A more realistic model of how to lift New Zealanders’ prosperity is one which relies on New Zealand’s unique endowment of natural and human capital. The quality of foreign immigration is the over-riding priority – which immigrants can provide the best value to us?
This is a question around which we would like to see more respectful discussion as a nation - we suggest the use of citizens' assemblies to get a good grasp of New Zealanders' feelings on the matter.
TOP proposes that an important criteria should be whether immigration can increase the per capita income of Kiwis - not just the total GDP. So outside of humanitarian quota, that should be the first question asked when setting quotas by category. By being smarter with our selection of who we accept, we can increase the benefit to New Zealand without changing the number of immigrants.
There’s evidence that the path to Permanent Residency is too easy, that we’re not valuing it highly enough. Migrants arrive, get permanent residency after 2 years of residency and then leave with that as a lifeline. So they leave for as long as they like, knowing they can always return. Such behaviour is not hugely beneficial to New Zealand.
A new place in Aotearoa New Zealand should only be created for someone who is really going to contribute so we need to develop criteria that ensures this – including requiring a longer time to be served before permanent residence is provided.
Those granted temporary working visas are predominantly young, very motivated on their Overseas Experience and happy to take any work as fillers to finance their stay. Kiwis love doing the same abroad so these are grounds for reciprocal bilateral arrangements.
The boom in skilled, intelligent and energetic temporary workers willing to work for low wages is sensitive because they compete with low skilled (often young) Kiwis for work and of course being higher quality in general, the foreigners succeed. That pleases employers and customers so to that extent is an economic benefit. The evidence that local workers are being displaced is patchy, there’s a counter argument that the hospitality sector especially has expanded as a result of the visitor working visa phenomenon. But even if the evidence is there, our response needs to be more training of our displaced, low skill workers so they can compete fully with this competition.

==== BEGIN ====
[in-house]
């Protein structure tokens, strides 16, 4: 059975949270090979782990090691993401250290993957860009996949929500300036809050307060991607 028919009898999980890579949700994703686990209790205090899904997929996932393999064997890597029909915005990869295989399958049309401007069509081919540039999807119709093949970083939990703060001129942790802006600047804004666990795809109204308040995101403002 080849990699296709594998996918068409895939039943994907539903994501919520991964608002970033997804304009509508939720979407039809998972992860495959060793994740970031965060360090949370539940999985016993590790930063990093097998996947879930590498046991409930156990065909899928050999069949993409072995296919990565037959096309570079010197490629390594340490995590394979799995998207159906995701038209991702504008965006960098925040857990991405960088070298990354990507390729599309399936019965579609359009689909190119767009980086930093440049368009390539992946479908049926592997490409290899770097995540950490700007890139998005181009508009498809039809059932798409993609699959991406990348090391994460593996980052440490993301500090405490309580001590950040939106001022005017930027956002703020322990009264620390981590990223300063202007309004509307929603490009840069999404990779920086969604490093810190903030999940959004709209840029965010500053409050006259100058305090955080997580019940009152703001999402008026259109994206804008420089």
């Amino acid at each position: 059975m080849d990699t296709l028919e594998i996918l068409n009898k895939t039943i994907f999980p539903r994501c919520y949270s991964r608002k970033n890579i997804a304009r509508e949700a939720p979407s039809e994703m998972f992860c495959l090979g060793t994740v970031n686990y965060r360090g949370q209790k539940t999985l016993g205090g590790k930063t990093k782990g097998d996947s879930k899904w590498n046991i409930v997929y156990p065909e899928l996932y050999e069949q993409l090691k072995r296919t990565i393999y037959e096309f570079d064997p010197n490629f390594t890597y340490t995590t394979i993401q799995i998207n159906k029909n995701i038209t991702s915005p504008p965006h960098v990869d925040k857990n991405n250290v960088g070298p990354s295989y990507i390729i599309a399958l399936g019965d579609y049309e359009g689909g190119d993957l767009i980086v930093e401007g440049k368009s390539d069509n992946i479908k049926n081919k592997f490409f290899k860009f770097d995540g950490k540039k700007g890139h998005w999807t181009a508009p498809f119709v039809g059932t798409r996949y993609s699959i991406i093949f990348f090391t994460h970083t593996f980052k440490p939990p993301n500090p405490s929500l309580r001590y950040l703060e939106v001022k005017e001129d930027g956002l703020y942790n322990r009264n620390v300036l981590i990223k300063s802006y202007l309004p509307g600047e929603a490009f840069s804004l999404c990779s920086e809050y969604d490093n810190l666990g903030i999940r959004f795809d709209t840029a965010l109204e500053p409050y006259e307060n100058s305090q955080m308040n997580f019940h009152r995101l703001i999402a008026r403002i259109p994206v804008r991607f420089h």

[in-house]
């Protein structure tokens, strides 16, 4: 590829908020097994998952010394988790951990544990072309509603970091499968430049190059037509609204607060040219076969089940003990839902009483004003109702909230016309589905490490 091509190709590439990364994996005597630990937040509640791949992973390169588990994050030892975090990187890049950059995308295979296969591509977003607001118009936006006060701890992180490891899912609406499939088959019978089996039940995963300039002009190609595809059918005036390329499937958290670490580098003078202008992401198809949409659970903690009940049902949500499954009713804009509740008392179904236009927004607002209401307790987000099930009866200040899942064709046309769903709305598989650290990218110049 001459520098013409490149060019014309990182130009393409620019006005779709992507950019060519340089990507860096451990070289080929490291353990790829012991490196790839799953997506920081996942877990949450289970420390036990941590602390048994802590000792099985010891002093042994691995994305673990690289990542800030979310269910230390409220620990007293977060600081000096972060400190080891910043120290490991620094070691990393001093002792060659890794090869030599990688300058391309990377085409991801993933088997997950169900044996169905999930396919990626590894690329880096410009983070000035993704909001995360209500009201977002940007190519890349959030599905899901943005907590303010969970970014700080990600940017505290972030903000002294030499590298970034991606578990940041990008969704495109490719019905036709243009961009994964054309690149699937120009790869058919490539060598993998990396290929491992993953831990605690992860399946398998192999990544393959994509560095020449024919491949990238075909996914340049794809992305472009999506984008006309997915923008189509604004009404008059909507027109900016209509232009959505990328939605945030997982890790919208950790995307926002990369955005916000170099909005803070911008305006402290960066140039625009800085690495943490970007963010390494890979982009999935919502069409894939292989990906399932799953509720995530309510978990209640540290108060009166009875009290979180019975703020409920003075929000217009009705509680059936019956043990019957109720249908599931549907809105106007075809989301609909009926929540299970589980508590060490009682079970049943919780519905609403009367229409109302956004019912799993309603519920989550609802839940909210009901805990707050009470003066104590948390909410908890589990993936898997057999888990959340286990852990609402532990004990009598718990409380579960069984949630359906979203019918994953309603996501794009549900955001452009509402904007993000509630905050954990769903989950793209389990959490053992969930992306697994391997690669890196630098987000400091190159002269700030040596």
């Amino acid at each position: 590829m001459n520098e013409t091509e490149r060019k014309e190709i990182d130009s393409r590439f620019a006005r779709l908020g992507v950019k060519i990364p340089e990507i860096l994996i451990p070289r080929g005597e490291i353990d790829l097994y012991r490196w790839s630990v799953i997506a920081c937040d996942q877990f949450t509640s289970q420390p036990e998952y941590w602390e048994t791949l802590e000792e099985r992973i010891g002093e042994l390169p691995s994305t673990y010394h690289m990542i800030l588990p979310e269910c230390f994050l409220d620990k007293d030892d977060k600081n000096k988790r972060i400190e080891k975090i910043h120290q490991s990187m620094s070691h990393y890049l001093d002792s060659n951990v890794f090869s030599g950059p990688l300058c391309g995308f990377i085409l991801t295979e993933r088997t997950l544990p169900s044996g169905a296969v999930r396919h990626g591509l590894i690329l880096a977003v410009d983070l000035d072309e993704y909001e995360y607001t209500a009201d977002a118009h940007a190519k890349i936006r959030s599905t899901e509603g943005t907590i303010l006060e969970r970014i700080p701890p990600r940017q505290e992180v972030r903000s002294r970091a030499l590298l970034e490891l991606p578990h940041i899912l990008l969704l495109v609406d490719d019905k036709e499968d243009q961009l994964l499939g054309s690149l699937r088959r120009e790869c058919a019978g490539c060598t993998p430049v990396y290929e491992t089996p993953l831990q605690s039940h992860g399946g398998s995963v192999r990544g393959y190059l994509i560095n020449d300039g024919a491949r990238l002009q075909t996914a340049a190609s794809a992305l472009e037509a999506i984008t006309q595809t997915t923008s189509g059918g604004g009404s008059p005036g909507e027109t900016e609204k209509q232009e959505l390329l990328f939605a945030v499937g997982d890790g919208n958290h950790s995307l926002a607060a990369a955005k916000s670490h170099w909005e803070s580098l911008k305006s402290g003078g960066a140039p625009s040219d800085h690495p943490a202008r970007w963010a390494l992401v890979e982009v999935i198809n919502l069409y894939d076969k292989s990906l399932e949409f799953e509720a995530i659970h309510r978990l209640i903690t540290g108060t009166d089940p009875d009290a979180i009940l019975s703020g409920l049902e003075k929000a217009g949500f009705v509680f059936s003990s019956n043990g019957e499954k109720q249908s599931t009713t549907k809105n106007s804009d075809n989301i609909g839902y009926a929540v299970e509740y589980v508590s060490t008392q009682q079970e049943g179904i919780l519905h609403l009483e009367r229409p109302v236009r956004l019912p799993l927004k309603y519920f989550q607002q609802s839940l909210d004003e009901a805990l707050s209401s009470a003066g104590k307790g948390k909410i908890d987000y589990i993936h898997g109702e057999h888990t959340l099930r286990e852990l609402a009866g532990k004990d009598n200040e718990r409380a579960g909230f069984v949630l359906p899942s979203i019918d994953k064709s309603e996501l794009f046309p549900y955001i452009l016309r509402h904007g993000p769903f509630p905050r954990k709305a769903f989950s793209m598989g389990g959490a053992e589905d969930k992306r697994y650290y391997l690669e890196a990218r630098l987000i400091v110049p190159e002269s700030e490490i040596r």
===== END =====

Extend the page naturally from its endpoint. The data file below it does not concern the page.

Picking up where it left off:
Our performance here is appalling, and we must do better - our refugee quota needs to rise. Australia takes twice as many refugees as we do per capita and Canada 6 times. So in order to better meet our ethical and moral aspirations we need to lift our refugee quota. We should remember that refugees are often very highly skilled, and in fact add significantly to our economy in the medium to long term. A quota of around 3,000, up from the current 1,500 would bring us up closer to the average of our OECD peers.
High productivity companies and jobs that lift the standard of living of New Zealand require highly skilled people, and people with valuable networks. Immigration can be an effective way to broaden the high productivity sector in New Zealand, by filling those sorts of gaps in our jobs market. The kind of migrants who can strengthen New Zealand's exporting productivity add a significant amount to New Zealand's economy. Our unique lifestyle and natural beauty can attract highly skilled people to do this with us in New Zealand, and TOP believes we should be doing more to make it easy and attractive.
This is not to say that we should not also be looking to invite people for non-economic reasons, of course. Refugees, family immigration building closer ties with Pacific nations as per our agreements with them all still play a role. But at least in the economic migration category, we should be looking to maximise the value of these migrants to New Zealand.